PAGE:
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Deck Patterns, Layouts & Design Ideas

Adding decking patterns to your deck designs can add a splash of style. Consider these options when planning your deck. In most cases, this will require a little extra material.

Deck Patterns, Layouts & Design Ideas

Diagonal Decking:


This method involves installing decking 45 degrees off of the joists. Diagonal decking makes the frame stronger, preventing racking and eliminating the need for sway bracing. To support the diagonal span of the deck, you may need to reduce the spacing between your joists to 12" on center, depending on the decking material you are using. The waste factor of applying deck boards diagonally can increase by 15. With some planning, you can accomplish far better than that. Since this technique requires you to make more cuts, it involves more labor.


With the longest board, start at the corner and work your way outward. Decks must be squared if they are to maintain a constant angle. You can let the ends of the boards hang over the frame until the end so you can use a circular saw with a single pass to have a consistent edge.


When done diagonally it adds a very distinct character to your deck and can have a separate viewing experience depending on how people move through the space. For decks that are over 20’ Wide, this will minimize the butt joints required.


Herringbone Decking:


This is one of the most interesting and creative ways to apply to the deck. By arranging two opposing diagonal decking patterns that are combined in the center of the deck in a staggered orientation you can create a zipper pattern. Deck an octagon as an offset pattern that follows the shape of the frame. Parquet deck floors using squares that alternate decking directions are also possible.


These patterns would require you to add blocks to the frame to provide support and also a solid surface to fasten to. For composite decking, you can use contrasting colors to create an effect. Avoid working with small pieces of decking as a part of your design. Minimize butt joints and miter cuts too as these can separate over time and pieces can loosen and fall out.


Horizontal Decking:


This is the most obvious and easiest method for finishing a deck’s surface. First of all, sway bracing would need to be installed to protect the deck from racking. You can then proceed to your deck boards over the joints but parallel to the house. These deck boards should be fastened at every joist by two screws, or some kind of hidden fastener system. Make sure everything is the correct size and check with the manufacturer to make sure that they are compatible with the decking material or not.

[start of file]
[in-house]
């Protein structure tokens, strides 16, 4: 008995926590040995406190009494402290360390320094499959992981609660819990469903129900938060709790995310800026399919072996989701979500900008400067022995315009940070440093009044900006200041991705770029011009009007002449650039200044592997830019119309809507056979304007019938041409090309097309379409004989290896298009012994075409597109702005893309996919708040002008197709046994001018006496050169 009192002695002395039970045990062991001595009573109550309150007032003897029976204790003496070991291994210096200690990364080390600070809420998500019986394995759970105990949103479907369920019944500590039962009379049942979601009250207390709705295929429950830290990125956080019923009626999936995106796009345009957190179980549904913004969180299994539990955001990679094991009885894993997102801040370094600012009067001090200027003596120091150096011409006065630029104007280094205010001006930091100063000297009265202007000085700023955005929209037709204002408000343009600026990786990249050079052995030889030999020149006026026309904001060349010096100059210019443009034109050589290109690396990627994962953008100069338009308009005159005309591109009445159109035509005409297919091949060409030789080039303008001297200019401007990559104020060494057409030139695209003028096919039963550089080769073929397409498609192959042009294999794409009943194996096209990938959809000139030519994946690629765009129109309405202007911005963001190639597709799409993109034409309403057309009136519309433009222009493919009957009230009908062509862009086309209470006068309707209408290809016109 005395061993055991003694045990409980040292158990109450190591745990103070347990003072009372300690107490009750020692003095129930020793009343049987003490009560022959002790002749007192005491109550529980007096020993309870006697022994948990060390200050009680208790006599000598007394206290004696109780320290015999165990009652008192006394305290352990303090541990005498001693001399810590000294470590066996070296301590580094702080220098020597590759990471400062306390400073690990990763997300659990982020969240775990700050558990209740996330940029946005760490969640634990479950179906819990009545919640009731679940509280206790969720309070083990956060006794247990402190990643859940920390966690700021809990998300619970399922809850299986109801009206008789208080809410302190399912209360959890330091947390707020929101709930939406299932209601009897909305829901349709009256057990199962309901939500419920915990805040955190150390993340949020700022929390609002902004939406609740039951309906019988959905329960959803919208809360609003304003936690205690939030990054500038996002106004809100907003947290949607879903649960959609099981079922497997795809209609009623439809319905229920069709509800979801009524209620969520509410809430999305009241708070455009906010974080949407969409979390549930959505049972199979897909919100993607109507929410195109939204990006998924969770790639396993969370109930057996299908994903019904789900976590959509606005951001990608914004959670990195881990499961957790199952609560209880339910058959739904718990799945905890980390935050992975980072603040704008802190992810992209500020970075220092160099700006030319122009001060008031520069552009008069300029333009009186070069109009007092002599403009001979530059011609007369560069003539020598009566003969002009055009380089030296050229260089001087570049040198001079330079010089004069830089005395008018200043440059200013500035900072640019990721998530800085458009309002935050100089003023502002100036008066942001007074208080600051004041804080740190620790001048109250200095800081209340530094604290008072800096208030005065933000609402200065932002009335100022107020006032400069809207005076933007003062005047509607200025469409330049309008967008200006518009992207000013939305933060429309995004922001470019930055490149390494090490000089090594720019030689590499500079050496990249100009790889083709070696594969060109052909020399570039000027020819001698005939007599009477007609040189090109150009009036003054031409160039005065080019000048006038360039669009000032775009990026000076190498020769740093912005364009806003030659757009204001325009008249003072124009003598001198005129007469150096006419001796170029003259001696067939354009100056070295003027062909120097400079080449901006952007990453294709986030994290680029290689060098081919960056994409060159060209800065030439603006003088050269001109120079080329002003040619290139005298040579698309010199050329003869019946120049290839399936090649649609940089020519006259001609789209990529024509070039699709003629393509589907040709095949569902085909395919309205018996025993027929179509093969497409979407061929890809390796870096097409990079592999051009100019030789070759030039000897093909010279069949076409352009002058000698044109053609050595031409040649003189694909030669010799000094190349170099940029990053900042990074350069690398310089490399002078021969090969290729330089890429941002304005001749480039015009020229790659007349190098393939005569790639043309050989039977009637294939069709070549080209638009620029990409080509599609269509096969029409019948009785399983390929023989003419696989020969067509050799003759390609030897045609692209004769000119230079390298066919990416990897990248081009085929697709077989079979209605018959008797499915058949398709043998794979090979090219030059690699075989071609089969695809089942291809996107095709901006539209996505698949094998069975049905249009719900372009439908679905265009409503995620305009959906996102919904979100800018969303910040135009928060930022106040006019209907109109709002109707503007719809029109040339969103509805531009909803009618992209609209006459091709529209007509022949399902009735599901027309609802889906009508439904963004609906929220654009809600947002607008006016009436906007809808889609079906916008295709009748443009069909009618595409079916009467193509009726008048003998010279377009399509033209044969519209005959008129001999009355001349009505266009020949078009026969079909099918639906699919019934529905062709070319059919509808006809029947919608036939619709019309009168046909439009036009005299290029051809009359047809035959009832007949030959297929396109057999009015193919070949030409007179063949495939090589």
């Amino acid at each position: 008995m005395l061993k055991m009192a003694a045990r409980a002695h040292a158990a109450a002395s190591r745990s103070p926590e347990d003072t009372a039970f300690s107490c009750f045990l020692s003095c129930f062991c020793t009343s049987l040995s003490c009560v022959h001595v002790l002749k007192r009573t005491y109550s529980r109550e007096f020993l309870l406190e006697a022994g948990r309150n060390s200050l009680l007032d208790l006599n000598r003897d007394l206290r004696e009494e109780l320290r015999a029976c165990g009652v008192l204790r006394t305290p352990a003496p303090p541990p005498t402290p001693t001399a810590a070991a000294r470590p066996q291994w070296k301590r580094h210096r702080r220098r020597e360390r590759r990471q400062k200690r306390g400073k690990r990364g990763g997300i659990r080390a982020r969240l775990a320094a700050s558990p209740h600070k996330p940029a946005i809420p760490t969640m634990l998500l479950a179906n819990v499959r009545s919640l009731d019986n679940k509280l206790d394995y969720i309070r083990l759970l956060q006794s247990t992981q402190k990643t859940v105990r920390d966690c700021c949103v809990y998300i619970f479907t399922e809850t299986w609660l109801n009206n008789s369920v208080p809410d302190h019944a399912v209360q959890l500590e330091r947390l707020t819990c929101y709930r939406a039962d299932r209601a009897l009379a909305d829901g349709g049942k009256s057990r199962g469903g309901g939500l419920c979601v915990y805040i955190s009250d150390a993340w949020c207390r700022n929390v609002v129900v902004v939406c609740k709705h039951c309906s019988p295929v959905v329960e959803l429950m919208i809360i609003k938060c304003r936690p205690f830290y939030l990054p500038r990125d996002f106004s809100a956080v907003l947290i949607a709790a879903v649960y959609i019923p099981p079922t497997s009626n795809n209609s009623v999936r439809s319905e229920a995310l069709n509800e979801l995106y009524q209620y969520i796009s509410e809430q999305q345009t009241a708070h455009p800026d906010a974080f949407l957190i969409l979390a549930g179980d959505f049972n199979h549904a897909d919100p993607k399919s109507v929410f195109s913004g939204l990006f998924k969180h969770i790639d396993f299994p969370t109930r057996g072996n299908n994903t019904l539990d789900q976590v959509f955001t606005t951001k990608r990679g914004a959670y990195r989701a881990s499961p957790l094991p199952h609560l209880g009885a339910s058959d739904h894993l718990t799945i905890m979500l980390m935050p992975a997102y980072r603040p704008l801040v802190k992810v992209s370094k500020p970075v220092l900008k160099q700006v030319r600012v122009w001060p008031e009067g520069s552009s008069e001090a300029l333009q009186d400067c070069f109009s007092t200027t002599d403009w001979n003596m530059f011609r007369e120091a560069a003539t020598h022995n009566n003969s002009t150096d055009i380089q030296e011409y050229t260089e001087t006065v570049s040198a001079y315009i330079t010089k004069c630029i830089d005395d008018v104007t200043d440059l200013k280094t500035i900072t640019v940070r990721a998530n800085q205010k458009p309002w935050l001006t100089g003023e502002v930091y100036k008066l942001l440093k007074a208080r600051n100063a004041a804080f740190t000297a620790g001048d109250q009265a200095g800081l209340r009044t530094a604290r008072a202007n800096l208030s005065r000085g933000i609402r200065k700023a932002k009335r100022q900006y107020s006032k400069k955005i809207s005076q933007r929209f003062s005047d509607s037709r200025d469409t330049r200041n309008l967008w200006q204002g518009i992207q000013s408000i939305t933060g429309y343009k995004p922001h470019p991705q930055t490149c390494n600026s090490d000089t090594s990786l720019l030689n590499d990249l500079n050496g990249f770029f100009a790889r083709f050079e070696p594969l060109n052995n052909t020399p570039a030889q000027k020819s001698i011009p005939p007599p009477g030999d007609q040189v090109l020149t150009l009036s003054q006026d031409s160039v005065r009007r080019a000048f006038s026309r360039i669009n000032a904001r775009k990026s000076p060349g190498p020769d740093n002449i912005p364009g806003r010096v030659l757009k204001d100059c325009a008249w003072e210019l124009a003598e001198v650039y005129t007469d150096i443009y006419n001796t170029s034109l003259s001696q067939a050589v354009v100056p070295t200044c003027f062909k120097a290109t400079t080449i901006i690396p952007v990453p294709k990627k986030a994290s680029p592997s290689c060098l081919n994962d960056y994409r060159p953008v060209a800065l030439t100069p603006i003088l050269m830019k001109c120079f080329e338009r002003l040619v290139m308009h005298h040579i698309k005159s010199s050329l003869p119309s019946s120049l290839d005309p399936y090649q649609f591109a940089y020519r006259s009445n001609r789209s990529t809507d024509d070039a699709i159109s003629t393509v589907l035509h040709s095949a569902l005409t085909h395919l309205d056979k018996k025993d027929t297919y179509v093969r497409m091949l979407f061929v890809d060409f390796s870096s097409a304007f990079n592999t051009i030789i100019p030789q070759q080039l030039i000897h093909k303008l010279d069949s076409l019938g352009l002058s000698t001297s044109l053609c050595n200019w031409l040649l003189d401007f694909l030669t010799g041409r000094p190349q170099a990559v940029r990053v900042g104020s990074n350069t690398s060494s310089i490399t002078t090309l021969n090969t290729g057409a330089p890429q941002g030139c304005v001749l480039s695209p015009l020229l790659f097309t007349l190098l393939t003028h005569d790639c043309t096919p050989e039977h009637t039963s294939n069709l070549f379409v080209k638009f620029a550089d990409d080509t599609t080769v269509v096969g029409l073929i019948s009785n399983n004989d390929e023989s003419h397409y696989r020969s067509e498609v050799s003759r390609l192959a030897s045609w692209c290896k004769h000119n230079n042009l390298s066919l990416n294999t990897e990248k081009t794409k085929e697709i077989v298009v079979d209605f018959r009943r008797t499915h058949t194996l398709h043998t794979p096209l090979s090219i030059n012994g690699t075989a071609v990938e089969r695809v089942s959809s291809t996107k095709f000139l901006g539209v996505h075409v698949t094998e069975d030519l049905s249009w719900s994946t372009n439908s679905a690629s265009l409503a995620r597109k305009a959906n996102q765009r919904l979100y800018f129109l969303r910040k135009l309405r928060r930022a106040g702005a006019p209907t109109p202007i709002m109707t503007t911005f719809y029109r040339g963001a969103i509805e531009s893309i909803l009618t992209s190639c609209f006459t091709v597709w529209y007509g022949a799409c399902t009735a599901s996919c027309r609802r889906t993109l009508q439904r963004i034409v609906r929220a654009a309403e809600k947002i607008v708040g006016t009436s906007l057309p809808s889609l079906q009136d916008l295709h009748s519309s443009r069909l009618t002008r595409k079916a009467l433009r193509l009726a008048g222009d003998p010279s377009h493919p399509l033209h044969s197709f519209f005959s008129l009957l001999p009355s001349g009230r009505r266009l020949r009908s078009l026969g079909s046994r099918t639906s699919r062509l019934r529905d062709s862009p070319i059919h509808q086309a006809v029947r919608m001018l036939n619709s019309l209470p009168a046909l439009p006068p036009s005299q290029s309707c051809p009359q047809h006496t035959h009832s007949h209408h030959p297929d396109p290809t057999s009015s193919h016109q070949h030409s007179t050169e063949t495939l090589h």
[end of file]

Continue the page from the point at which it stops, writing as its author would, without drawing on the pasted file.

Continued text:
For a deck that is less than 20’ wide, it is possible to finish the deck without any butt joints or splices. However, if it is longer than that your deck boards should be spliced over a joist. Butt joints should be staggered as best as you can to reduce the number of butt joints that are required. These should be best in different positions to reduce their visibility or use a division board to control or concentrate them in one location that makes logical sense. Decking is usually available in several different measurements with wooden decking being in 2’ increments while composite materials are very limited to 12’,16’, or 20’. Depending on the width, this could create a lot of wasted material. Make sure to plan to cut down on the waste material generated and also to save money.


Decking Inlay:


Installing a decking inlay is one of the most creative ways to add some taste to your deck. With color combinations, angles, and shapes to create a proper statement with their deck designs. There are very elegant examples of complex shapes such as octagons, pentagons, compasses, roses, or even curved designs. Keep in mind these inlays are not only expensive but also time-consuming with a lot of waste material that is created out of these. This requires not a seasoned builder but someone more of a craftsman who has honed this art and has massive amounts of skill.


Read more: How to Install Composite Decking


These involve a lot of vertical blocking with the joists because most materials can only be overhanging just a mere 3” beyond a joist. A lot of attention to detail goes on in them as every cut will be on a display and would alter the piece significantly if it is wrong. It requires a lot of small pieces required that are intricately carved which loosen, separate, and fall out over time.



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